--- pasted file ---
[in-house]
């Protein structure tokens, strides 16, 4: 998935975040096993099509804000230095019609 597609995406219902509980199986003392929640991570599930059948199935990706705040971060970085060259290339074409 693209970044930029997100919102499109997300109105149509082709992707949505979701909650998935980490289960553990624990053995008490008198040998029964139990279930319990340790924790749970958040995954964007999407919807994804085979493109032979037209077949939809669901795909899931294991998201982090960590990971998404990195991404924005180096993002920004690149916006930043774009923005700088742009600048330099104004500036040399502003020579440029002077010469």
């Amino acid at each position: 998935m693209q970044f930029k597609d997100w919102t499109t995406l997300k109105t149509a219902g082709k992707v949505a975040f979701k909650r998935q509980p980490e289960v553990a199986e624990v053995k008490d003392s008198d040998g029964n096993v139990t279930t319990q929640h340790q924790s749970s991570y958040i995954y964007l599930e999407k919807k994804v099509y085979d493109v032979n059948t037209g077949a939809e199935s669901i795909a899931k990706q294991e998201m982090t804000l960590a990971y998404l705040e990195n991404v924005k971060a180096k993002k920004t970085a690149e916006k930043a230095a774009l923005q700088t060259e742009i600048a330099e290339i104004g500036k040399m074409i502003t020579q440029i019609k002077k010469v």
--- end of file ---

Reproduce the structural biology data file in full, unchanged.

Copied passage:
[in-house]
């Protein structure tokens, strides 16, 4: 998935975040096993099509804000230095019609 597609995406219902509980199986003392929640991570599930059948199935990706705040971060970085060259290339074409 693209970044930029997100919102499109997300109105149509082709992707949505979701909650998935980490289960553990624990053995008490008198040998029964139990279930319990340790924790749970958040995954964007999407919807994804085979493109032979037209077949939809669901795909899931294991998201982090960590990971998404990195991404924005180096993002920004690149916006930043774009923005700088742009600048330099104004500036040399502003020579440029002077010469």
């Amino acid at each position: 998935m693209q970044f930029k597609d997100w919102t499109t995406l997300k109105t149509a219902g082709k992707v949505a975040f979701k909650r998935q509980p980490e289960v553990a199986e624990v053995k008490d003392s008198d040998g029964n096993v139990t279930t319990q929640h340790q924790s749970s991570y958040i995954y964007l599930e999407k919807k994804v099509y085979d493109v032979n059948t037209g077949a939809e199935s669901i795909a899931k990706q294991e998201m982090t804000l960590a990971y998404l705040e990195n991404v924005k971060a180096k993002k920004t970085a690149e916006k930043a230095a774009l923005q700088t060259e742009i600048a330099e290339i104004g500036k040399m074409i502003t020579q440029i019609k002077k010469v």